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This tutorial is intended to show the reader how to build up an Ardubot platform. There are a few different ways that it can be done, so we?re going to be a little general and show a couple examples.
First, gather all the parts:
The list is:
(1) ROB-09207, Ardubot PCB
(1) DEV-00666, Arduino USB Board
(1) ROB-08901, Wheels 32x7mm
(1) ROB-08909, 3/8? Metal Ball Caster
(2) ROB-08911, Micro Metal Gearmotor 30:1
(1) COM-00315, H-Bridge Motor Driver
(1) COM-00102, SPDT Mini Power Switch
(2) PRT-00116, Break Away Headers - Straight
(1) ROB-08898, Micro Metal Gearmotor Bracket
You could also use the polarized battery connector we sell (sku: PRT-08233). I could also have substituted the 5V, standard sized Arduino Pro board (sku: DEV-08943) for the USB version, making it slightly cheaper and smaller. And I could have used 100:1 motors (sku: ROB-08910) instead of 30:1, making it slower. These were just my choices. Your mileage may vary.
Then, solder on the bridge driver, like so:
Next, install the motors with their mounts. The mount kit comes 2 mounts and hardware per package. The mount fits over the gearbox on the motor with a good fit. Just insert the nuts into the mount holes and bolt it all together from the other side of the board.
Wheels next. You?ll have to put the rubber on the rims yourself. That?s just part of this whole DIY craze thing that?s going around. Oh, and you might want to trim the flashing off of the rims first as it makes for a better fit. The wheels are just pressed onto the motor shafts.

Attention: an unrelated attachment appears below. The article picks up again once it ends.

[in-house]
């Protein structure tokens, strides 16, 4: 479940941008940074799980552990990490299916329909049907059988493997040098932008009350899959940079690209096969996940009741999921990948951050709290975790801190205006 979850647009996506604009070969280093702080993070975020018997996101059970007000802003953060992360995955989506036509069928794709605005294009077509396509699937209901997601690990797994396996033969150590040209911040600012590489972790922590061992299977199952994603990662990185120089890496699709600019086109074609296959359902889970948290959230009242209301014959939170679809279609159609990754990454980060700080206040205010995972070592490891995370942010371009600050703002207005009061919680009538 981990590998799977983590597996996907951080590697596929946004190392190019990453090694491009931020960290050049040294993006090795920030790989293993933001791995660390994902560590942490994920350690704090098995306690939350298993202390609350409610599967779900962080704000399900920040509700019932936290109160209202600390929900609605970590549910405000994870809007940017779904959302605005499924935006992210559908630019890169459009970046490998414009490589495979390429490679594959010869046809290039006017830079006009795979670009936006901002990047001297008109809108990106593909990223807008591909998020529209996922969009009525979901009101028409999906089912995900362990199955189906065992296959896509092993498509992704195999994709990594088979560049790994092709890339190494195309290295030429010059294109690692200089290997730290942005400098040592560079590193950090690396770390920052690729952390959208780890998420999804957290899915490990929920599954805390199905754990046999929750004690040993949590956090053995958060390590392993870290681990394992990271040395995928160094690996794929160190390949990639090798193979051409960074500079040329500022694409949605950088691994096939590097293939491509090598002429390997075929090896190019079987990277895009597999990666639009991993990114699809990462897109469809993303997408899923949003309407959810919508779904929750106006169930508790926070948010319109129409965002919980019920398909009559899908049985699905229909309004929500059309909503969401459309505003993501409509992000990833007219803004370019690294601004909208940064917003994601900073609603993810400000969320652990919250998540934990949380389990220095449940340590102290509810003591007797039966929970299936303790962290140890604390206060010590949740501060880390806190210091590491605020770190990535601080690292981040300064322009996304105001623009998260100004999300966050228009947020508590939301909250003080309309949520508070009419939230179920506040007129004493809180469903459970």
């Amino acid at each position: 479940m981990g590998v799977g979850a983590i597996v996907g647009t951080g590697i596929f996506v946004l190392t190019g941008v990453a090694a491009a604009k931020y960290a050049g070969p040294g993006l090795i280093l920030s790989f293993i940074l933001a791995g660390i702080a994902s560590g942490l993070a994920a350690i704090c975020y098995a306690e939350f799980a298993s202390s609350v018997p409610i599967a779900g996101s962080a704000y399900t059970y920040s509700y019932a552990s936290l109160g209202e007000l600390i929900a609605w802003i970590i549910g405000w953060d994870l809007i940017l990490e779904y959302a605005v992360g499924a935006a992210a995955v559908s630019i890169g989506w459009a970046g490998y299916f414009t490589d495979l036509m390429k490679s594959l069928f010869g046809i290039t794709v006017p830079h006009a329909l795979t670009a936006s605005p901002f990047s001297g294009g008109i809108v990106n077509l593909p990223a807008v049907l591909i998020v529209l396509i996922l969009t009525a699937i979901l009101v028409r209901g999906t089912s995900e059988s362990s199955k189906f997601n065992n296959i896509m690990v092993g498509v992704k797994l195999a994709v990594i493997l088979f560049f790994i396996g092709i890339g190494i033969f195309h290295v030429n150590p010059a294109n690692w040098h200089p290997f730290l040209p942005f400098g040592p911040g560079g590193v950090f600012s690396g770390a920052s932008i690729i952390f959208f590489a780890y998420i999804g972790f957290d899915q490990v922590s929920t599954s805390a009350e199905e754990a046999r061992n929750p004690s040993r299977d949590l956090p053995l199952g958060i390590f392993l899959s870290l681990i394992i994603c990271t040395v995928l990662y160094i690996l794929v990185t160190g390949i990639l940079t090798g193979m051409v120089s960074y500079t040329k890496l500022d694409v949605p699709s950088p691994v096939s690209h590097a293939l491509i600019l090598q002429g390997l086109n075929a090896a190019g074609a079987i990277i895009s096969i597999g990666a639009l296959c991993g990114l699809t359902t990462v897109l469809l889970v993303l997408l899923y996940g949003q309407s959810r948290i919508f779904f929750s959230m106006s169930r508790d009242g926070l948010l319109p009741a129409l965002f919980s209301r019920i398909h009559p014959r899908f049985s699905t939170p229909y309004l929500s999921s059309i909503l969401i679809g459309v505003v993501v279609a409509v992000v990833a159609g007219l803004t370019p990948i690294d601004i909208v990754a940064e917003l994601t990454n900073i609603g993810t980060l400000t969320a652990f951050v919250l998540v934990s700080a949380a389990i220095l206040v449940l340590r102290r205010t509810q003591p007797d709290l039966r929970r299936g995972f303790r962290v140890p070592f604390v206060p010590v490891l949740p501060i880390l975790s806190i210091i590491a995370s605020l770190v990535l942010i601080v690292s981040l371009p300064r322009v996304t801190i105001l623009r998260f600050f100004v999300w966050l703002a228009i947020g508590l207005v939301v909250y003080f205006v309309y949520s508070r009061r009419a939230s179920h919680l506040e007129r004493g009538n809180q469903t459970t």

Then we install the caster. The caster comes with a couple of spacers (or backplates, I suppose), screws and nuts for mounting. Just bolt it all up according to your ride-height preference.
Now's a good time to solder the motors to the board. I used a pair of 1x2 male headers, bent to fit and soldered up.
Next, we install the Arduino. For this build, I chose the USB version (a.k.a. Arduino Duemilanove). There is any number of methods to get this job done, this just happens to be what I did. There are two minor problems I?ve found with this configuration. I?ll address them as we go.
First, cut the male headers that you will need, 2 that are 1x8 and 2 that are 1x6, and install them into the female headers on the Arduino. The Arduino is to sit upside-down on the Ardubot board. The first problem with this configuration is that the programming header hits one of the mounting screws for one of the motors. To fix, clip off about 1/16? (or less) from the six pins that make up the header.
Then, install the Arduino onto the Ardubot PCB?and you should be seeing problem #2 right about now. The USB connector interferes with one of the wheels. The fix is to just slip the wheel out on the shaft a bit. This might make some people edgy, but this bot is unlikely to carry enough weight to cause a failure from this. Although I would encourage somebody to try, might be amusing.
In any case, adjust the fit to your liking and solder up the headers in the Ardubot board.
Addendum: I forgot to mention the control inputs. Controlling the H-bridge is done with digital lines 3, 5, 6 and 9 on the Arduino. Lines 9 and 6 control the left side motor, lines 5 and 3 control the right side motor.
What now? The bot doesn't DO anything! Well, this is where you step in and play engineer. What do you want it to do? Surely, you didn't build it just to put it on a shelf and look pretty. So as an example, here's what I did.